There are several ways to get to Finland from Saint-Petersburg: by bus, by train or by plane. Flights to Finland are mostly way too expensive, so we never even consider it. The other two variants are more appealing.
The most popular would be by bus since it is the cheapest option. There are official busses owned by major companies such as Lux Express, Ecolines and others. As a reminder of better times there are private busses, driven by people who used to have a business of taking tourist to Finland and back.
The price of each of options above varies around 1000-2000 RUB (12-30 EUR). it makes this choice reasonable. The ride to Helsinki takes 6-7 hours and the seats are mostly comfortable.
Note: if you opt a private bus it does not guarantee a comfortable travel. Private here is not like in a “private jet”, but more like someone has some spare seats in his van and is willing to get his trip to pay off. it is ok of you know the provider of this transfer and the cars that are used.
If you are not local and have no idea about these individual drivers, I would stick to bigger companies. There is a possibility to get some additional discounts. For example, Lux Express cooperate with PINS, whose card gives you a discount based on the amount of rides you bought.
There is a high-speed train between Saint-Petersburg and Helsinki called Allegro. It has several stops on the way. Since we didn’t need to go to the capital of Finland, but to the North of the country, we took a ticket only to Kouvola station.
There we took another train to Kuopio, and from there we took one more train to Kajaani. At this station we were picked up by our friend who got us on a >2 hours drive to Kuusamo: the most northern place we have ever been. But first things first.
In Saint-Petersburg there are two routes with high-speed trains: to Moscow (Sapsan train) and to Helsinki (Allegro train). They are approximately on the same level. We noticed only one significant difference: there is no section for large suitcases and hangers for clothes like in Sapsan.
Note: if you are travelling with several bags or a big suitcase, make sure you come to the train early enough to out your belongings on the shelf above seats.
It is possible that not all coaches are like that, but the ones we have seen didn’t have this section. If you have a different experience, please let us know in the comments.
We had an hour of waiting at our first Finnish station, Kouvola. As any other Finnish stations, it has everything we needed to wait for the next train comfortably.
Kouvola station has quite a large waiting room with R-Kioski (a popular Finnish chain of shops founded in 1910, they are literally everywhere all over Finland), lockers and toilets.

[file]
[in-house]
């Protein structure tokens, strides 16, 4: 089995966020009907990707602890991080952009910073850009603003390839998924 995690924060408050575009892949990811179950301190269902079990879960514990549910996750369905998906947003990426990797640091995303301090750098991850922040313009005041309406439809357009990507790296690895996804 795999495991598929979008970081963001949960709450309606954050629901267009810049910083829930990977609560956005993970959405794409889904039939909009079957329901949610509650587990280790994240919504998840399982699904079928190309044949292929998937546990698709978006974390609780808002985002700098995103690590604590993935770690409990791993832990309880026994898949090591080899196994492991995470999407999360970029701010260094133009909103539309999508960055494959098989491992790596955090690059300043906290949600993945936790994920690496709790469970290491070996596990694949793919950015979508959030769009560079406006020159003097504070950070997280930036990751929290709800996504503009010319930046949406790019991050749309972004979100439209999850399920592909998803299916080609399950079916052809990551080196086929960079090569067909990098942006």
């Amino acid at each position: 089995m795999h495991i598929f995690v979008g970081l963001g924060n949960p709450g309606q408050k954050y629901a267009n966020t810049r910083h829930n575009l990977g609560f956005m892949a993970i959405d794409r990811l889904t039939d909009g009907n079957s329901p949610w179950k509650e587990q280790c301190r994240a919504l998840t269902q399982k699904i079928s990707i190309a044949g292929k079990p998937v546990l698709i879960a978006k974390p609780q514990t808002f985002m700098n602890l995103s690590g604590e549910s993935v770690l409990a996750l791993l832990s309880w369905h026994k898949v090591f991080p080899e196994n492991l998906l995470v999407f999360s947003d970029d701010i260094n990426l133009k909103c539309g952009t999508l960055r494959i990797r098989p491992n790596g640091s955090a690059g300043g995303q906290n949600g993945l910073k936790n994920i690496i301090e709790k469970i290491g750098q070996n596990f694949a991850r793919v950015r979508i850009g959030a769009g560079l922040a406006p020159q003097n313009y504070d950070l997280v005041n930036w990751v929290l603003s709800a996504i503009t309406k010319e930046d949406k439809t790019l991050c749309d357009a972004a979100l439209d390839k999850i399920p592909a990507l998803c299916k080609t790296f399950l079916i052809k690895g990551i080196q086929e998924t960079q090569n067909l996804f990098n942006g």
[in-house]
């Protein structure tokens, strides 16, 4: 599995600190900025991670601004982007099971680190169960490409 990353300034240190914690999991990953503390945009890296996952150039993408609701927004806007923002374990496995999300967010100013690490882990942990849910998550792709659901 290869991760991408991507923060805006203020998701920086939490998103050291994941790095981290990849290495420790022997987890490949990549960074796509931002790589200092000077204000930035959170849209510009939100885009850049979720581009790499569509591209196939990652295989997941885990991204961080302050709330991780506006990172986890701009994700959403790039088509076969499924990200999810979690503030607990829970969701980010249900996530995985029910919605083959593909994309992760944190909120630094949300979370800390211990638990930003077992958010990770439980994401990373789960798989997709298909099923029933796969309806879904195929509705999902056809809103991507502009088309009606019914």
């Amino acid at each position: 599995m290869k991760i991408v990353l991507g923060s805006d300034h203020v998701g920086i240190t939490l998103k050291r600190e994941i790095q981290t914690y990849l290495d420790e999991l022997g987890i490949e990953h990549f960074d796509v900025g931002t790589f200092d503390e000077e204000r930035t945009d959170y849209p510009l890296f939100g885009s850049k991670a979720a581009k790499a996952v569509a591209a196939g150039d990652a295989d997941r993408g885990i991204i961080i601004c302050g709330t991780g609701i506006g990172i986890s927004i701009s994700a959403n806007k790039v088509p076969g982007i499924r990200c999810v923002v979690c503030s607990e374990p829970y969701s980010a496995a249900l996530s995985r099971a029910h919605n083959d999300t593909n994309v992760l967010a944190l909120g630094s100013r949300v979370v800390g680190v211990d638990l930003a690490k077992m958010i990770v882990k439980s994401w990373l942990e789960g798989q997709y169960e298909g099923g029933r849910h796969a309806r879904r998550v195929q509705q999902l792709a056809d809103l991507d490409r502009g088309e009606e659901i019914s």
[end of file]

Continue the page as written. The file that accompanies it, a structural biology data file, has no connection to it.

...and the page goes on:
Those who travel a lot know, that toilets are important. The situation varies from country to country, but Finland usually has good facilities that are free (based on our Helsinki experience). Here we faced a little problem. Look at the photo below:
So, here we are, somewhere in a foreign country with no mobile network and a vital need. What to do? Luckily, there was another woman who happened to be Finnish. She called the number, opened the door and also let me in.
It was a lady’s room, but since there were no Finnish men willing to enter the men’s room, when I came out I let Martin in. There was no one anyway.
What I don’t understand is why they wouldn’t add some coin box so people could just pay for the entrance. Our Finnish friend said that she never saw such a system before, so I guess it is not that typical. However, if you decide to travel trough Finland, be aware.
Kuopio – Kajaani
The next stop over was at Kuopio station and it was nothing remarkable. Our train to Kajaani arrived in 10 minutes, so we didn’t really have to wait.
In this train we had seats on an upper deck. This way we had quite a nice view from the window. It was big, enough for us and for the seats before us. The blind was also for the whole window.
We were enjoying Finnish landscapes when suddenly the guy, sitting before us pulled the blind down. I was choosing the seats carefully, paying attention to the windows so we could see the surroundings. The guy was just starring at his phone and the sun was too bright for him.
I know Finnish people as a very polite nation, so I was unpleasantly surprised. We waited a but and then pushed the blind up so we had enough space to see things in the window and stayed so until we almost arrived. Almost…
As we were informed later, delays of trains are quite normal for Finland. It is surprising as, for example, the busses follow the schedule accurate to the minute. Our train to Kajaani stopped approximately 20 km before the destination and stayed there for an hour.
Funny fact: when announcing stations, they say “Next stop is …” in three languages: Finnish, Swedish and English. It is not that needed in fact, as the context is quite clear. However, when our train got stuck, there were not a single phrase in English. Not very tourist-friendly, I must say.
Our friend was waiting for us at the station. They announced delay or our train’s arrival several times and she kept us updated. There were many military servants waiting going home and just people going somewhere for the weekend. All of them were quite pissed off because of this.
If we had another change of trains at Kajaani, our plan would be pretty much screwed up. Luckily, we continued our journey by car. What we met on our way (some things were quite unusual and creepy…) we will tell you in the next post.
Stay in touch!